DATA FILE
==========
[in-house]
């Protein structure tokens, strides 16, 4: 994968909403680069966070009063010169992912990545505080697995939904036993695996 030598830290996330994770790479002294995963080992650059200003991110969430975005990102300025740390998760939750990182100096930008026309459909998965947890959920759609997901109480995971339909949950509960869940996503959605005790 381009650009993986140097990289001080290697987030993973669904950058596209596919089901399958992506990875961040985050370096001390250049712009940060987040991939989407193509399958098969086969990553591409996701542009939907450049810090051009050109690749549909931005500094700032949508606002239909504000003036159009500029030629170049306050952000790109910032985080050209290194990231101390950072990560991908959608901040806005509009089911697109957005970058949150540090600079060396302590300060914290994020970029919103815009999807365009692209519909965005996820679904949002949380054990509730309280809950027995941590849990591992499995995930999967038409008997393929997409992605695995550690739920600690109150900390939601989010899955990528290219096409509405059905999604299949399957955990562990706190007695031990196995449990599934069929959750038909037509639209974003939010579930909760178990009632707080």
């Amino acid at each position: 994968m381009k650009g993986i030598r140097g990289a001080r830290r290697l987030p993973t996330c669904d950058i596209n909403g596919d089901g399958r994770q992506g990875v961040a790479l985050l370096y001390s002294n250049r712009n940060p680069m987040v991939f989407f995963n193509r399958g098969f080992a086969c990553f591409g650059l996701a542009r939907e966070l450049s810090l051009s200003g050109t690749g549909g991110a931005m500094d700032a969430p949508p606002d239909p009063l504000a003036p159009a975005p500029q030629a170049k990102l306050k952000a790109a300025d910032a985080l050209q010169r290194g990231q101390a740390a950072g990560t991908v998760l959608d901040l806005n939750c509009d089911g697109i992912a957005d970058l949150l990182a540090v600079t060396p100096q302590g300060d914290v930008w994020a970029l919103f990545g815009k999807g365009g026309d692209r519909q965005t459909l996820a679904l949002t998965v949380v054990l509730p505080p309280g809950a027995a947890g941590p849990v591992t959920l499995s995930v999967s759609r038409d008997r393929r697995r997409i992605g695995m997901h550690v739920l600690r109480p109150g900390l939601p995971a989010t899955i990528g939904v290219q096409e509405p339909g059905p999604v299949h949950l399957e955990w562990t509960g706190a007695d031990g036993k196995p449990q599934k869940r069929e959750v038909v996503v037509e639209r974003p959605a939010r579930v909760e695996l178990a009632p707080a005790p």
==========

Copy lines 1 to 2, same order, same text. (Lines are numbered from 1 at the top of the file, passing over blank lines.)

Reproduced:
[in-house]
């Protein structure tokens, strides 16, 4: 994968909403680069966070009063010169992912990545505080697995939904036993695996 030598830290996330994770790479002294995963080992650059200003991110969430975005990102300025740390998760939750990182100096930008026309459909998965947890959920759609997901109480995971339909949950509960869940996503959605005790 381009650009993986140097990289001080290697987030993973669904950058596209596919089901399958992506990875961040985050370096001390250049712009940060987040991939989407193509399958098969086969990553591409996701542009939907450049810090051009050109690749549909931005500094700032949508606002239909504000003036159009500029030629170049306050952000790109910032985080050209290194990231101390950072990560991908959608901040806005509009089911697109957005970058949150540090600079060396302590300060914290994020970029919103815009999807365009692209519909965005996820679904949002949380054990509730309280809950027995941590849990591992499995995930999967038409008997393929997409992605695995550690739920600690109150900390939601989010899955990528290219096409509405059905999604299949399957955990562990706190007695031990196995449990599934069929959750038909037509639209974003939010579930909760178990009632707080």